This includes both the devices and browsers your audience is using when visiting your website. It helps you build your website according to your users. In a redesign, you might be limited if most of your visitors use older browsers like Internet Explorer 11. On the other hand, a large number of mobile users indicates a need for responsive design to account for smartphone screens.
Conversions are one metric you have to define yourself. They allow you to track certain key actions your audience takes on their way to becoming a customer. The most obvious conversion is filling out a form on your landing page, but it’s far from the only one. For instance, the amount of time a user spends on the site, a specific page they visit (such as your pricing section), and the number of pages per visit can all count as conversions.
Once you set up conversion goals, you can follow them using Google’s Goal Completions report. For your entire site as well as all of your individual pages, you can track exactly how successful your efforts are. You can also connect them to some of the other metrics above. For instance, you might find that that mobile users coming from organic searches are more likely to convert to leads, allowing you to spend more time and effort on that channel and audience segment.
This is where Google Analytics becomes both invaluable and complex. You can assign a monetary value to every goal you set in the above step, helping you better calculate ROI of your efforts. Most likely, this is an estimate.
For instance, if you know that 30% of your leads become customers and the average customer brings £1,000 in revenue, you know that a lead on average is worth £300. Assign that as a goal value for your lead conversion goals, and you can begin to gain invaluable insight. If your paid social ads bring in £4,000 in lead conversions but you only paid £3,000 for the campaign, you are looking at a positive ROI.
At this point, you might have noticed just how closely all of the above metrics interact with each other. The same is true as you dig deeper into user behaviour, particularly as it relates to individual pages. The Behavior tab in Google Analytics allows for in-depth page-level analysis through 5 important KPIs.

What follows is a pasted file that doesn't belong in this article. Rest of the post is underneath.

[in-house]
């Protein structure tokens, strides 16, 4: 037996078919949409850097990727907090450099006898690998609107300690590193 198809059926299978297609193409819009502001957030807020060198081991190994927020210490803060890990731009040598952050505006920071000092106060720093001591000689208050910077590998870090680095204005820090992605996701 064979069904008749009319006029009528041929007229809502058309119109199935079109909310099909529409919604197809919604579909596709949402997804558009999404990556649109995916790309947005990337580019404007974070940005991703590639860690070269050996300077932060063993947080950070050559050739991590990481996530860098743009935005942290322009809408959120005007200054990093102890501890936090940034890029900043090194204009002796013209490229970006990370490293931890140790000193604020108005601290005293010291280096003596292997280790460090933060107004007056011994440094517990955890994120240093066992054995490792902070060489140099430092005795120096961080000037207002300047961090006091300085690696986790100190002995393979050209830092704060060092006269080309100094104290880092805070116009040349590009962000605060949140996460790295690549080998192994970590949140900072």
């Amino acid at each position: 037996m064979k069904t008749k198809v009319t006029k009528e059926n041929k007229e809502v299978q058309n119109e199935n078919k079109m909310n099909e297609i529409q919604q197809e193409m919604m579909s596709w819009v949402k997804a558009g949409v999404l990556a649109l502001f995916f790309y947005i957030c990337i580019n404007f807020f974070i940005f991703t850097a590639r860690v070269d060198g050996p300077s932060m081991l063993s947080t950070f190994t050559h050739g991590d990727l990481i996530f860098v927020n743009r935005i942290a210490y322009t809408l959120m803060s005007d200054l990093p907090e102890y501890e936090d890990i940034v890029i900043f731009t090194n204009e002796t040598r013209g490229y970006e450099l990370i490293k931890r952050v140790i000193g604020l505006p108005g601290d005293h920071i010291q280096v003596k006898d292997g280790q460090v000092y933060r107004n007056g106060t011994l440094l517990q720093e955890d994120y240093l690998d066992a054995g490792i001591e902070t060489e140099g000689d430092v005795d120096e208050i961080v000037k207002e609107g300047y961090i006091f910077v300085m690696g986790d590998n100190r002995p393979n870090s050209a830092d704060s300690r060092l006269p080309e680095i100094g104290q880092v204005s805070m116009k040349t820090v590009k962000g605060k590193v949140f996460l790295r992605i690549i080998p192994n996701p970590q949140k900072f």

The name makes it obvious: this metric shows just how many times your page was seen in your defined time frame. Improve it through more direct links to the pages that matter most as well as search engine optimisation of those pages.
Simple pageviews don’t discriminate, but unique pageviews do. A single user visiting your site twice will count for two pageviews, but only one unique pageview. As a result, this metric gives you a better idea of the true reach of your website.
How much time to users spend on a single page before moving on? This metric allows you to discern both value and relevance of your individual pages. Most experts now consider about 1,900 words to be the ideal length for a single web page. If all of those words provide actual value for your audience, chances are you’re keeping them engaged the right way.
Entrance pages are the gateway to your website. They’re the first touch of your audience with your online presence, which means they deserve special attention. If an entrance page doesn’t convey the basic brand information your audience needs to get started, you have some work to do.
The opposite of entrance pages, exit pages are the pages your audience sees last before they leave. These require you to dig deeper. The exit point might be natural, such as the thank you page after a lead generation page or a pricing page that asks your audience to call you. Others might require some improvement. If a blog post with a CTA to more information is a strong exit page, some investigation into why your audience isn’t following your prompts is likely necessary.
We’re just scratching the surface. Google Analytics is perhaps the most complex tool used by the majority of marketers. Even the above 15 metrics only give you a hint of the power this platform is capable of. Still, they’re a valuable start if you want to begin understanding the performance of your website, and how your audience interacts with it. Keep an eye on these, and you’ll gain valuable insight to improve your web presence over time and grow your business.
If you’re like most businesses, you’re probably already gathering the data. The question is what you should do with it. What improvements could your website make to improve user experience or convert more traffic to customers?
Talk to us for a thorough analytics review, and how that might impact potential website modification. From an initial analysis to advanced techniques like goal and conversion tracking, we can be your partner in leveraging Google Analytics for better marketing efforts.